Besides, Cooper's term is up Aug. 31, the three justices are 60 or older, and a referendum will be before voters in November that would give state legislators -- including Ramsey -- the right to reject a governor's choice for Supreme Court justice or appellate court judge if they don't find the choice palatable.

It's interesting to note that Ramsey's first campaign foray toward replacing the justices earlier this year was made because they were supposedly "soft on crime." One particular 2011 decision was cited in which the court vacated a death sentence for a convicted murderer, but a life prison sentence eventually was given.

That tact eventually gave way to the latest ones, paid for by various groups, in which the justices vaguely are said to be "supporting a liberal agenda that doesn't reflect the will of Tennesseans," that "trial lawyers are trying to pack the Tennessee Supreme Court with liberal justices" and that the court doesn't "fight Obamacare."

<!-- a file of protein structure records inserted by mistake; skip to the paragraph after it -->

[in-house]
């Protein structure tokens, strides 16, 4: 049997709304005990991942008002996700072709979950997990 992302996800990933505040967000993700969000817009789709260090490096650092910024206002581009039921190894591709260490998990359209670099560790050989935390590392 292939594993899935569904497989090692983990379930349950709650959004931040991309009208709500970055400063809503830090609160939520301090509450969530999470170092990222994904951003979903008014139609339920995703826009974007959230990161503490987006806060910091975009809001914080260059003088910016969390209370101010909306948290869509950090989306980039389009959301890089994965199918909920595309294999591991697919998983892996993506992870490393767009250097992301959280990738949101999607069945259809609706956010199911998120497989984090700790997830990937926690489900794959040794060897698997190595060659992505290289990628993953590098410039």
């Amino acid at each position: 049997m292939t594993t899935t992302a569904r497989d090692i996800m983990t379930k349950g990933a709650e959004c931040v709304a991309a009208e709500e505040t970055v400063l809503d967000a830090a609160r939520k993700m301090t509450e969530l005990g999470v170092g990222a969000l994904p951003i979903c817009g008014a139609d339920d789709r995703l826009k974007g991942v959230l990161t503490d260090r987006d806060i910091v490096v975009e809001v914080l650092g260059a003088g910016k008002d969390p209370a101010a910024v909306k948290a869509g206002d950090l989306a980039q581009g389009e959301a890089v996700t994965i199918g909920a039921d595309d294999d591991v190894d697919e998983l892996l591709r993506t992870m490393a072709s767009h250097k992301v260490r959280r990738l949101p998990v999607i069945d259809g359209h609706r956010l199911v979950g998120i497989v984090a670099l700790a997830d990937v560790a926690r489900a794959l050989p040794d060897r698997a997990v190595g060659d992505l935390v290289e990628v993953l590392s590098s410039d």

None of the reasons even hold water. No specific "liberal agenda" is ever alleged, it would be hard for trial lawyers to pack the court when the governor is a conservative Republican and the court has never heard a case or ruled on Obamacare.

Again, one of their main targets is Cooper, who was not persuaded to add Tennessee to the 28 states that chose to fight the Affordable Care Act in court. The attorney general himself has said he made a "conservative" decision not to spend taxpayer dollars on the fight during difficult economic times for the state.

Only once in Tennessee history was a Supreme Court justice sent packing from her post in a retain/don't retain vote. That was in 1996, when Justice Penny White was ousted.

As a recent appointee, she was the only justice up for a retention vote that year, and her one death penalty case on the court proved to be her undoing. She had been one of three ayes in a 3-2 vote to overturn the death penalty -- though the conviction remained -- in a case where a woman was raped and murdered, saying the sentence did not meet the law's specific requirements for the ultimate penalty. She later said had the death sentence been "imposed in accordance with the law," she would have voted for it.

The campaign against Justices Clark, Wade and Lee, who have upheld 90 percent of death penalty cases, is almost entirely politically driven. Reject the politics; retain the justices.